By Stefan Wermuth
A walk from the Olympic side to âLittle Veniceâ along the Hertford Union canal and the Regents Canal.
I started my journey at the Overground station Hackney Wick. You will not find Hackney Wick in a travel guide under âhighlightsâ or âthings to doâ but it has his own charm and its own âhighlightsâ.
One of the âHighlightsâ is also my culinary tip. Half-way between the station and the access to the Hertford Union canal is the cafe âThe Griddlersâ, located next to a car conversion shop. Itâs a breakfast point for workers around the Olympic construction side. There is no GoĂ»t Mieux plate at the door but itâs authentic and the people are very friendly. The food is honest and cheap. I tried meal number 6 – scrambled eggs, baked beans, sausages and buttered toast. While eating number 6, I enjoyed looking at replicas of Paul Fischerâs âGirls bathingâ and Jack Vettrianoâs âMad Dogsâ.
Beginning the walk just next to the Olympic stadium, the Hertford Union canal makes its way past Victoria Park to end at Regent’s Canal. Colorful houseboats and barges line the waterway.
An elderly man swinging a can of beer said ââThe East End will be a ghost town next year after the Olympics. They’re leaving only poor people. You will see!â
At a lock I met writer David Gee. He has been living for more than 12 years on his boat âPromiseâ and he invited me to have a look on his floating home. It was narrow but very charming and I thought it was a great way of living in such a busy city as London. Mooring every two weeks in a different spot gives you the feeling of independence and itâs definitely cheaper than buying a flat or a house.
The Regent’s Canal was originally built to link the Grand Junction Canal’s Paddington arm with the Thames. It was named after the Prince Regent, later King George IV. It was opened in 1820 and it became an important artery for cargo such as grain, raw materials for HP sauce, leather waste, last blocks, zinc ashes, and even cheese passing through London.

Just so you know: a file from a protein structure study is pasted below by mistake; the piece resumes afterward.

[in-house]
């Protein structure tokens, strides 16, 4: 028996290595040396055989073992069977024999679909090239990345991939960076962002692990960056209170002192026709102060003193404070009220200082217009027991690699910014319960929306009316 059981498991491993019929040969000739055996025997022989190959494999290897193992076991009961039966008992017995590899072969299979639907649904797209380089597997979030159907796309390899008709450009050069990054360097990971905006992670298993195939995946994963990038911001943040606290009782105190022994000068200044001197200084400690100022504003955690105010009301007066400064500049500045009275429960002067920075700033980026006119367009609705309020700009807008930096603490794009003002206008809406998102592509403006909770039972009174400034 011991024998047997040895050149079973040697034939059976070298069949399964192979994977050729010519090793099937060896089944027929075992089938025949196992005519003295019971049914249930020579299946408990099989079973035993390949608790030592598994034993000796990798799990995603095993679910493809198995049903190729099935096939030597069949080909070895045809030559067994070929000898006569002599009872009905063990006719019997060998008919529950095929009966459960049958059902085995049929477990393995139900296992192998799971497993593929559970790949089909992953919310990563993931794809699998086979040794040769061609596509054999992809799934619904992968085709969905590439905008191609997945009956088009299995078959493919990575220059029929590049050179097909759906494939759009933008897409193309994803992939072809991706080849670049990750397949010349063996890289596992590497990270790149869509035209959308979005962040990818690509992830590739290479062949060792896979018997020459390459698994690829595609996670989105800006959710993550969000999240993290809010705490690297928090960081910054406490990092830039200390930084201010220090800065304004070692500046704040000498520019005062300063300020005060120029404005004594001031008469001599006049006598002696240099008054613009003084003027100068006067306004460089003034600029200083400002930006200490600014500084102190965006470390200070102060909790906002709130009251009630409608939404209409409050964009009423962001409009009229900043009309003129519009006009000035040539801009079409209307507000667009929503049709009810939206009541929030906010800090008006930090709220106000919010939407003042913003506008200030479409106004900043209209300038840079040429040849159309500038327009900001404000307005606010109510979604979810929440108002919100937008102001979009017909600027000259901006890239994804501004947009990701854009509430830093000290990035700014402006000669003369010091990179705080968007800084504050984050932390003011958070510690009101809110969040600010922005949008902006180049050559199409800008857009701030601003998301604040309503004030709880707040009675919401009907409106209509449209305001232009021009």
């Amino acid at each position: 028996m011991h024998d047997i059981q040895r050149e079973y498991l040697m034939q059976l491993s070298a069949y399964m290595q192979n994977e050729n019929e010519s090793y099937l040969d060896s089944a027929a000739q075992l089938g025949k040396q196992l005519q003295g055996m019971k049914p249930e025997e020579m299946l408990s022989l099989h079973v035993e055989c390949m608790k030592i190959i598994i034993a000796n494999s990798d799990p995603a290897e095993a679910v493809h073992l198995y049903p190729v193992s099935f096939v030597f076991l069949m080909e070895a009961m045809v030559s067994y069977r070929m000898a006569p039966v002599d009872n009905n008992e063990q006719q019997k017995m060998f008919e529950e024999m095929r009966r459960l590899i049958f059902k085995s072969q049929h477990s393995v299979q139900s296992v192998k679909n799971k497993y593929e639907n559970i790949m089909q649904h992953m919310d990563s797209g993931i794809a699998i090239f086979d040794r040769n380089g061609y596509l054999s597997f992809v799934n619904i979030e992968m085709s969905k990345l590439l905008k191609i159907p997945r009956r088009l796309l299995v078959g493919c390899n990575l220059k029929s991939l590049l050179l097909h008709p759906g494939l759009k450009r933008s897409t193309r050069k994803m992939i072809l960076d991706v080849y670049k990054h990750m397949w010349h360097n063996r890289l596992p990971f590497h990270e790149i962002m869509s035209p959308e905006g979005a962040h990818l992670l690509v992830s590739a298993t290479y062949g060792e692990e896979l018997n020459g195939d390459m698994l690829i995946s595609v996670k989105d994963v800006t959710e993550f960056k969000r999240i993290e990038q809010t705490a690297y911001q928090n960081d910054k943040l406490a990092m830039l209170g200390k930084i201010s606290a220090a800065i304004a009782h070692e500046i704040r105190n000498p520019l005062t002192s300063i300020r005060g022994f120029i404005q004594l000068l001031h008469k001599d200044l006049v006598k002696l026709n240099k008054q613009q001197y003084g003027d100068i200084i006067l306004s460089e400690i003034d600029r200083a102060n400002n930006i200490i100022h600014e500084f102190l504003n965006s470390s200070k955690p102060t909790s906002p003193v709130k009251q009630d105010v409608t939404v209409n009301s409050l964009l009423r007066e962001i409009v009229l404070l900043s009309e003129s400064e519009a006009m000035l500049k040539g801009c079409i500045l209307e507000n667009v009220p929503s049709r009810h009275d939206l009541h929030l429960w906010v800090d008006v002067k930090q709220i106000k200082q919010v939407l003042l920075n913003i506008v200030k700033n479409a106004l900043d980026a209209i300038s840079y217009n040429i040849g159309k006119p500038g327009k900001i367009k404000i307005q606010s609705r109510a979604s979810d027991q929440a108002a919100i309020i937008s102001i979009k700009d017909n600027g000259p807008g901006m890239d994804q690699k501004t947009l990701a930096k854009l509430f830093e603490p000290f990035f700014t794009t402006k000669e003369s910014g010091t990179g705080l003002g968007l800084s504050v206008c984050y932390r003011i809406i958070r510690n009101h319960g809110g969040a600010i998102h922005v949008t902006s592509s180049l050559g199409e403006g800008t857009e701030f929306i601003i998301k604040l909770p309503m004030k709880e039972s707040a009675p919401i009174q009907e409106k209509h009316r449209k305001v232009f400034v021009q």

The canal winds its way past Hoxton with its artists and graffiti art before hiding in a tunnel with no footpath access at Angel. After a short stop at the Chapel Market I went back to the walking path along the canal passing the busy area of Camden Lock, known for its markets and hip dudes.
The last part took me along London Zoo and through the outskirts of Regent’s Park, flanked by beautiful houses with amazing gardens. It was remarkable that this posh area was also liked by homeless people.
Finally I arrived in Little Venice, the point where Regent’s Canal meets the Grand Junction Canal. An island in the center is called Browning’s island, after the poet Robert Browning who lived around the corner. It may not have the glamor of Venice, but it has its own picturesque charm.
I spent a total of four days along the canals, and became a big fan. I came across all the different social classes, different parts of the cosmopolitan city and met very interesting people. It is a hidden place and a different world within London, with lots of characters and stories.
If you ever want to escape from the busy shopping streets, spend some time walking, cycling or just sitting at one of Londonâs canals. You will not regret it!
(View a slideshow of images here)